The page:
Author Summary

Endothelial cells have the intrinsic capacity to shuffle between tip, stalk, and phalanx cells in angiogenic processes. These transitions require the induction or repression of transcripts that are specific for their phenotypes, along with morphological changes. To gain insight into spatiotemporal induction during vascular branching morphogenesis, we used Affymetrix oligonucleotide arrays to screen for Snail. Then, we used stable, small-interfering RNA or the lentivirus-short hairpin RNA system to examine the angiogenic roles of endothelial Snail during retinal capillary morphogenesis. Knockdown of Snail in the developing retinal vasculature impaired deep capillary formation and attenuated vascular endothelial growth factor receptor 3 expression, indicating a functional link between Snail and vascular endothelial growth factor receptor 3. Moreover, we showed vascular endothelial growth factor receptor 3 as a transcriptional target of Snail in vitro. In the retinal vasculature, the deep capillary plexus is a unique vessel with only capillary. The deep capillary plays a critical role in retinal development, neuronal survival, and pathological conditions, including ischemic diseases. Our findings provide molecular insights into the role of the Snail-vascular endothelial growth factor receptor 3 axis in capillary formation under pathophysiological conditions.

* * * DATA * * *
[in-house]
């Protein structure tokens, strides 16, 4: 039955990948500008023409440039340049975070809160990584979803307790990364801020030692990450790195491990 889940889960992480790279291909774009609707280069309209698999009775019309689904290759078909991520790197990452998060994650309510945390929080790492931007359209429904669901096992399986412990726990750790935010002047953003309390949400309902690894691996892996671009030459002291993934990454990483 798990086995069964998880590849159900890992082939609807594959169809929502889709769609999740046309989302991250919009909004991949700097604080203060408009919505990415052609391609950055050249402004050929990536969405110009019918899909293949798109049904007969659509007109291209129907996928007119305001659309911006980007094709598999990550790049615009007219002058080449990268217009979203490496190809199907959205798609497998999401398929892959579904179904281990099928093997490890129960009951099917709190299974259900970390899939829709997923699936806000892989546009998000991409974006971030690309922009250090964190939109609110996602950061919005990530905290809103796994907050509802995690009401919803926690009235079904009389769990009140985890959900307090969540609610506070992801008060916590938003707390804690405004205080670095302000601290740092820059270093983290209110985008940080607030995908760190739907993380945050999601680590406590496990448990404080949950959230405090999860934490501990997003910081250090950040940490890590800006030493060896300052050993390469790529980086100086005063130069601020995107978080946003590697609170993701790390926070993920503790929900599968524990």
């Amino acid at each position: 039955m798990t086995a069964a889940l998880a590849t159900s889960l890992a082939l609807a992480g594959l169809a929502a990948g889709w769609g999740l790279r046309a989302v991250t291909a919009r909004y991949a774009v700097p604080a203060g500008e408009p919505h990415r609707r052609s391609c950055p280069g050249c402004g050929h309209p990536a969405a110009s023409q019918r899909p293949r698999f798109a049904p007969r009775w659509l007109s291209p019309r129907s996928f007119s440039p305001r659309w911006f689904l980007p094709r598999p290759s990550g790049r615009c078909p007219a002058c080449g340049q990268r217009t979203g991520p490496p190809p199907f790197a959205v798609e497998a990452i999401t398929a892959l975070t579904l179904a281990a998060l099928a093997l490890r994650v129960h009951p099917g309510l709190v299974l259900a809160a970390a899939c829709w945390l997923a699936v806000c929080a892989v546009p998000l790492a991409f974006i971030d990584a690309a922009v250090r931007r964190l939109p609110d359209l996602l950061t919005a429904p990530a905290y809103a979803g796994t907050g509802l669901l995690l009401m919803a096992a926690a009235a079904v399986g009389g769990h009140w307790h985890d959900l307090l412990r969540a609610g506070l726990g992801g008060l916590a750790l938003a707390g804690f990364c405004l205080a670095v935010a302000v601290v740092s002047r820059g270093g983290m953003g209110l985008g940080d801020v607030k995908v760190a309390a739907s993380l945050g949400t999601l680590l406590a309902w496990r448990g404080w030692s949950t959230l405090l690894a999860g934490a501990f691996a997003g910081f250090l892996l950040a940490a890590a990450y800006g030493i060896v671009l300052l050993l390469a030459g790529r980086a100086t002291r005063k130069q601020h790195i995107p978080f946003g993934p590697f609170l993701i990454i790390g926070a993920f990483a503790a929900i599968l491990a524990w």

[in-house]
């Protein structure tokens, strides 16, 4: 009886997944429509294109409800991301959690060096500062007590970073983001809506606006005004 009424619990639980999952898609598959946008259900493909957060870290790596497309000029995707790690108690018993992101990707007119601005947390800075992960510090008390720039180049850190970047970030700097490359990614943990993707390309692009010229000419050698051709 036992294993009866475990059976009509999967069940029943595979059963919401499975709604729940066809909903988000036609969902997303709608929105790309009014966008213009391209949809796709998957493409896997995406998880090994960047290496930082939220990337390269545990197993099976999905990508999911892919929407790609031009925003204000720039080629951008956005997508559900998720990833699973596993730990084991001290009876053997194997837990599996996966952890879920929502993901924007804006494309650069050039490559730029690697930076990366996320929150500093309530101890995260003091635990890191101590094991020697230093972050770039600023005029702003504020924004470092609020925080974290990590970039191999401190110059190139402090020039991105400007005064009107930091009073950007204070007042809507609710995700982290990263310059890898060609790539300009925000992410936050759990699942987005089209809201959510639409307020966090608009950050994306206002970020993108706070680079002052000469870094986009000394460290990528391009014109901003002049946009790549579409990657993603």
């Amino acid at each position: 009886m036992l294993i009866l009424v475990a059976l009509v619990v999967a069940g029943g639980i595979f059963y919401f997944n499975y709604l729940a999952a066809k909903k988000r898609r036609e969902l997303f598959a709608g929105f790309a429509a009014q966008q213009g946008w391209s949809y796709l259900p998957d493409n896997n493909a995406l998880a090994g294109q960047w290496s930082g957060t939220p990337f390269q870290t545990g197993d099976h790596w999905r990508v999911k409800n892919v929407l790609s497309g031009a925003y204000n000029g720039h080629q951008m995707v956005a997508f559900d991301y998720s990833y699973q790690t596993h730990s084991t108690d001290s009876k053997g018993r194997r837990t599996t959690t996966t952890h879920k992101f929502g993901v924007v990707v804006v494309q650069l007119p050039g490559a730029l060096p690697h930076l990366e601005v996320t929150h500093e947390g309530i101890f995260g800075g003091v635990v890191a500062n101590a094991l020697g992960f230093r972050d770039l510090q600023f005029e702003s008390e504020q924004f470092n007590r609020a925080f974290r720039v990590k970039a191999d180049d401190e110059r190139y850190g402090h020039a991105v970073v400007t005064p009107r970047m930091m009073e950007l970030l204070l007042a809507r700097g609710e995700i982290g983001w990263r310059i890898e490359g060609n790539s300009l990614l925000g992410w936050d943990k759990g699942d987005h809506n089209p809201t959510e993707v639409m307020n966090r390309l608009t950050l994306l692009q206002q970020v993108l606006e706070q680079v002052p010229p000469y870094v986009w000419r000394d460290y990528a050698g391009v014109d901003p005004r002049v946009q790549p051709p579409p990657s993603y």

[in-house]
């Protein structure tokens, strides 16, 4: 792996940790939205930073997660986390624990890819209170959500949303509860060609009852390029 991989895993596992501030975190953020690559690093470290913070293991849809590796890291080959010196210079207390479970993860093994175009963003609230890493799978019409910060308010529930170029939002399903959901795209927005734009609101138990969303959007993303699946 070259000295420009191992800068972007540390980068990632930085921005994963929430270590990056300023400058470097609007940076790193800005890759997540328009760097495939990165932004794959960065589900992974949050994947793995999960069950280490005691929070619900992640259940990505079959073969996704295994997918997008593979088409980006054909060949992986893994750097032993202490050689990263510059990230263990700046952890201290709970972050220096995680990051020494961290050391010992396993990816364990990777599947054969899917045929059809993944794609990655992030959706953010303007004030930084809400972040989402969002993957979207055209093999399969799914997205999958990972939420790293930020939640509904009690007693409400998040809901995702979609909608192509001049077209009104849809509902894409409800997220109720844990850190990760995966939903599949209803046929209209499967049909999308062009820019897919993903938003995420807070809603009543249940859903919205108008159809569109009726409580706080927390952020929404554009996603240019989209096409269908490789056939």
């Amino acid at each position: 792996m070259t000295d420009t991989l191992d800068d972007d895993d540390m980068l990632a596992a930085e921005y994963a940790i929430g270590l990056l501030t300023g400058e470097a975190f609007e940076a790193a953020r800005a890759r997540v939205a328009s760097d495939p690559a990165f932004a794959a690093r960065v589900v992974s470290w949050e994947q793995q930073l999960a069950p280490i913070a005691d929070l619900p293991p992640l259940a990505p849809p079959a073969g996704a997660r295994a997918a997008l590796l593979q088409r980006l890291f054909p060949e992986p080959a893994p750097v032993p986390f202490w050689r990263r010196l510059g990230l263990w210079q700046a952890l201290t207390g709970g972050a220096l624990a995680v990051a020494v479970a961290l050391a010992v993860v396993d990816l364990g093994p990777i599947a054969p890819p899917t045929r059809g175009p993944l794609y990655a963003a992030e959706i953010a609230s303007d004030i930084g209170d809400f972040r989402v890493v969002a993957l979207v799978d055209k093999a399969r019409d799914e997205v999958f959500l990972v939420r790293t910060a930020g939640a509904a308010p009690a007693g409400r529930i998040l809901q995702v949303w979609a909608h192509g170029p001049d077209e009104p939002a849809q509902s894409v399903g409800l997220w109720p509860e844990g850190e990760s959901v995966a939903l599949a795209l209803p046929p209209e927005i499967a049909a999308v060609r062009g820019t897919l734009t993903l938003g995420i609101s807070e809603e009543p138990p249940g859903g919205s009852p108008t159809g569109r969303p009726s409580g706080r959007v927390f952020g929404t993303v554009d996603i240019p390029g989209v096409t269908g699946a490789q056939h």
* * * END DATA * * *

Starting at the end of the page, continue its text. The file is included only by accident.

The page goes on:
Introduction

During vascular morphogenesis, new vessels sprout from existing ones to generate a functional and hierarchical branched network [1]. The retina has widely been used as a model system to investigate the mechanism of vascular morphogenesis [2]. The retinal vasculature is composed of the superficial and deep plexus (S2A Fig) [3]. The superficial vascular plexus is a well-differentiated structure of arteries, veins, and capillaries, whereas the deep vascular plexus is composed of capillaries. At birth, mice have avascular retinas. By the first postnatal day (P1), the vessels emerge at the optic stalk and initially form the superficial vascular plexus, which begins centrally and proceeds peripherally. By P8, the vessels are rapidly remodeled into a hierarchical structure that consists of arteries, veins, and capillaries. Beginning around P7, vertical angiogenic sprouting generates from the mature part of the superficial plexus and penetrates into deep retinal layers. When the vertical vessels reach the inner and outer boundaries of the inner nuclear layer (INL), the vessels turn sideways, sprout, and fuse to establish the deep vascular plexus. Vertically sprouting vessels can sense and respond to attractive and repulsive signals within their immediate microenvironment from the ganglion cell layer (GCL) through the INL to the outer plexus layer (OPL).